You may have eventually seen it in your Facebook feed or in a chain email. It is the most widely consumed joke that I have produced. I don’t think it’s the funniest thing I’ve ever written, but that’s how these things go. Either way, it’s everywhere and it’s made me no money.
As a comedian, I like Twitter because it’s free and kind of merit-based. It’s a branch of comedy that you can just hurl thoughts into without an agent or manager. I like the instant reaction it gives you from the ether. It’s a vice, like cigarettes or candy. I like it a little too much.
On Feb. 13, I was sitting at the desk in my bedroom where I spend a lot of time poring over half-finished novels and mostly finished pizza pockets, thinking about the 10 years I’d spent so far on a comedy career that had a way of dying and restarting like the engine of an old truck. I was unemployed, unrepresented professionally and out of money in New York. I’d spend whole days alone, reading the news, taking it way too personally.
It occurred to me that of all mind-boiling aspects of the current presidential race, the worst part was arguing with people whom I considered friends. I watched people block and unfriend one another online. I spelunked into the human darkness that we call YouTube comment threads. I’d stare into the glow for hours, reading articles that supported views I had already decided were correct. I’d write angry Facebook posts, alienating myself from friends who happened to be voting for someone else. There has to be some common ground somewhere, I thought. I rattled out an opaque observation about the one thing that it seemed we could all agree on, the fact that things were getting weird.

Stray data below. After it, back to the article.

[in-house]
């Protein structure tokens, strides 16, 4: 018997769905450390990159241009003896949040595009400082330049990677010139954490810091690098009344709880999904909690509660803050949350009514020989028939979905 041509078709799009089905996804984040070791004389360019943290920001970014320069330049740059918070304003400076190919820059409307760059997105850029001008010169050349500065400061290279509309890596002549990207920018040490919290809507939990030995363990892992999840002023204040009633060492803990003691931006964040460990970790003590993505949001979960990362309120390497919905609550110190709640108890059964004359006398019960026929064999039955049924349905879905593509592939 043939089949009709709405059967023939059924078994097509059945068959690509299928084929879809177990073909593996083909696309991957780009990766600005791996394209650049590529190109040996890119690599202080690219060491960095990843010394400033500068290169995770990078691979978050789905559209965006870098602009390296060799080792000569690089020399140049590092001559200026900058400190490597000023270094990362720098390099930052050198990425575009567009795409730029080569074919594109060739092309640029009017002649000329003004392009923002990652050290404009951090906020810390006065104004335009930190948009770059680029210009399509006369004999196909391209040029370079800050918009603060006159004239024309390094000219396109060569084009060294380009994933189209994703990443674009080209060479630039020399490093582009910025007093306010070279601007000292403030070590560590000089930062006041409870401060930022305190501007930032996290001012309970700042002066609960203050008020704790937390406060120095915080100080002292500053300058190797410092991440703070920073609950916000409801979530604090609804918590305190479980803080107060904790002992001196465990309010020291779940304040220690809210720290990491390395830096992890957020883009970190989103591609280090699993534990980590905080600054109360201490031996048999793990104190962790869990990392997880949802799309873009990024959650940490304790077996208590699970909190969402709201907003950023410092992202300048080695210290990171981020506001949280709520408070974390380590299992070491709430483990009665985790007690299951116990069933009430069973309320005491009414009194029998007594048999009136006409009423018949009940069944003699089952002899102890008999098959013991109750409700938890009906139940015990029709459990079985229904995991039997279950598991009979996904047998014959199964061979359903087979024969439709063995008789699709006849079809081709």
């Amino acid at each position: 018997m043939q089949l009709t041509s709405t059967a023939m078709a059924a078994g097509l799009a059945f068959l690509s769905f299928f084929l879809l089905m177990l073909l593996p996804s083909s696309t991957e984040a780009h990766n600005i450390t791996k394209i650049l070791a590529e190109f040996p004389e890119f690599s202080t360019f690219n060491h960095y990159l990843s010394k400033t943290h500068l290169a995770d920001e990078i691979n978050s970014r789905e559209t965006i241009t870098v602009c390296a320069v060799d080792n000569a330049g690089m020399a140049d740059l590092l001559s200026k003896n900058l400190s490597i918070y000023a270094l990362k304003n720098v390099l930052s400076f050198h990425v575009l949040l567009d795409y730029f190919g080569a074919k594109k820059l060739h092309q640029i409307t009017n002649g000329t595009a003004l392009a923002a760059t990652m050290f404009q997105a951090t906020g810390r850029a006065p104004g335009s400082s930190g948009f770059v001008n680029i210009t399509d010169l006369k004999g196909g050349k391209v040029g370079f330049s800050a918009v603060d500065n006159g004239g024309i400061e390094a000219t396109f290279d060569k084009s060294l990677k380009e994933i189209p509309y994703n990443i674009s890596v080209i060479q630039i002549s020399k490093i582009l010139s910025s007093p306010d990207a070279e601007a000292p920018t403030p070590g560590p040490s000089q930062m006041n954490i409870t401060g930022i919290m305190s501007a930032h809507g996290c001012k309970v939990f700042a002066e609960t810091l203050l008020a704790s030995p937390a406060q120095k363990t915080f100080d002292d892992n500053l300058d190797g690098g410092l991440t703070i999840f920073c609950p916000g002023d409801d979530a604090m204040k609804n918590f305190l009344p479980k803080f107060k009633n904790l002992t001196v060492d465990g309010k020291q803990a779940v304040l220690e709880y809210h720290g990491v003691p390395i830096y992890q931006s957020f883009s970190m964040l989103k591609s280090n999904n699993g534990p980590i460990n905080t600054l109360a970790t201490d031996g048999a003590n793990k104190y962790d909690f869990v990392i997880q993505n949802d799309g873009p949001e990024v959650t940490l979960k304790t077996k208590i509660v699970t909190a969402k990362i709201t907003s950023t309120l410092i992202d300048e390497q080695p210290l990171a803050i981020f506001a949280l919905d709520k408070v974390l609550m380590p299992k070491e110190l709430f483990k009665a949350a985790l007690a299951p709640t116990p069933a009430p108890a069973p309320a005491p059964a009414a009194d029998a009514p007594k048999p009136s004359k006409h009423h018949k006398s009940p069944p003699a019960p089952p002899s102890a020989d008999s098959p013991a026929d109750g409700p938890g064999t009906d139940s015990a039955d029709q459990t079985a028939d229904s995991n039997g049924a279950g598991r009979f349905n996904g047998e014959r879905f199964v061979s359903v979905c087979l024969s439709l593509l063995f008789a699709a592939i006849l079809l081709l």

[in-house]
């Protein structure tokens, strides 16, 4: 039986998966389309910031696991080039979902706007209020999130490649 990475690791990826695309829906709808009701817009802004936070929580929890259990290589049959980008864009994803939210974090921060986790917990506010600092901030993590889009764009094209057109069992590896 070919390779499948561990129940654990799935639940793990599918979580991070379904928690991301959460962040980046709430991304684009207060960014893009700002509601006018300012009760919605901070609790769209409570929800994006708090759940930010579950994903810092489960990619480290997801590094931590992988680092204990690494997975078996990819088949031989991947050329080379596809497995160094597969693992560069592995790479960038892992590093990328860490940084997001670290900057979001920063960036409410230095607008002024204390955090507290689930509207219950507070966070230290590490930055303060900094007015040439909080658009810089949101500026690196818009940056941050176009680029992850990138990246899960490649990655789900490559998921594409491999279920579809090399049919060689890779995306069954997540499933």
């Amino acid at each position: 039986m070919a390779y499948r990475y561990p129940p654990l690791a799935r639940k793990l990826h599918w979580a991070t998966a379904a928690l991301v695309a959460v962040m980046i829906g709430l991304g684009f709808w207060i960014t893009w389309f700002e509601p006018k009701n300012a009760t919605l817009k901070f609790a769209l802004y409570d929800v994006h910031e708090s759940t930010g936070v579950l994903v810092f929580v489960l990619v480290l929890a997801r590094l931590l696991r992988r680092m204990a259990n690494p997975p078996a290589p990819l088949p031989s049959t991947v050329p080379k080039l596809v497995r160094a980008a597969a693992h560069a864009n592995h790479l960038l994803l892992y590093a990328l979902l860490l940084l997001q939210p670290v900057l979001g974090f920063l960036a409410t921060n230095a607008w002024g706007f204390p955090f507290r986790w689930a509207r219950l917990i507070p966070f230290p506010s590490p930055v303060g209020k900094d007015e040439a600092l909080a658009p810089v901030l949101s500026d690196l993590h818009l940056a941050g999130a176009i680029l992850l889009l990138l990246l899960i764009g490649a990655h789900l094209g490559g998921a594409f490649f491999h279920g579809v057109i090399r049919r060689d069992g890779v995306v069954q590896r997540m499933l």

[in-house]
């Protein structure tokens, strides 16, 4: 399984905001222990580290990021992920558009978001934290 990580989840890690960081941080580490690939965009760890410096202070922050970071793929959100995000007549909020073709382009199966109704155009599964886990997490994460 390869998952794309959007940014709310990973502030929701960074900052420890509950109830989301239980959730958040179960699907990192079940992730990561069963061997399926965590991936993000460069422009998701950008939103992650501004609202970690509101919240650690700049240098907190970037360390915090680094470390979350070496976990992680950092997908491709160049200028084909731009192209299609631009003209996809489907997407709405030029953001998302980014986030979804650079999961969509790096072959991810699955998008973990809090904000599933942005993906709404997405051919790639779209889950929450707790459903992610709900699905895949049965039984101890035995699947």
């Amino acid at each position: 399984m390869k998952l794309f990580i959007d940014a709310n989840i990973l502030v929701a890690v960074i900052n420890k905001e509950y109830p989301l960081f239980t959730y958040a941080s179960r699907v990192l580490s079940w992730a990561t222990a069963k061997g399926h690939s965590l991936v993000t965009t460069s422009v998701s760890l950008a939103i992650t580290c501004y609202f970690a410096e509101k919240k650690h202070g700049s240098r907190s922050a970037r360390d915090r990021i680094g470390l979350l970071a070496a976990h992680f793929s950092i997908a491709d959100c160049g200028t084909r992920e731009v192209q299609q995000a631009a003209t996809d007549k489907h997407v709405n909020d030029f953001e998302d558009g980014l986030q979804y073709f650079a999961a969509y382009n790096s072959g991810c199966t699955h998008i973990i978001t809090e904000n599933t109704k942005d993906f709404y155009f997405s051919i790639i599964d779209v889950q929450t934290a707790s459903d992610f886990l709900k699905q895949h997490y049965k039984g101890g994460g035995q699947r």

This was somewhere around the 15,000th thing I had ever tweeted and this one took off, which is theoretically what I was trying to make happen with the first 14,999 tweets. That theory, however, assumes that the purpose of social media is to get famous, or that there is a purpose of social media at all. Either way, I would be lying if I told anyone it didn’t feel like a win. I watched my phone explode with notifications as I lay in bed staring into its artificial light. The Internet was telling me “Yes, Jake, you are indeed funny.”
My brain filled with dopamine. My phone buzzed and blinked. I was experiencing a mythologized modern experience: going viral.
When you’re pursuing a career in a field that’s both unrewarding and mostly D.I.Y. you cling to these little successes as if they are buoys in the water, assuring you that you’re not entirely lost at sea.
On the first night after the tweet took off, my name was trending in different cities around the globe. Celebrities were batting my joke at one another. People like John Hodgman, Bette Midler, Minnie Driver. People I watch in movies and don’t even consider real. Friends from all over the country got in touch to tell me they heard someone quote me. Someone in Britain immortalized it in needlepoint. The tweet reached easily more people than any album or podcast I’d ever produced.
It’s currently sitting at around 30,000 retweets on Twitter. On a nonprofit organization’s Facebook page it got almost 60,000 likes and 45,000 shares. This one joke landed me in FunnyOrDie and Playboy. If you’re an unknown comic these are fairly big feathers in your cap.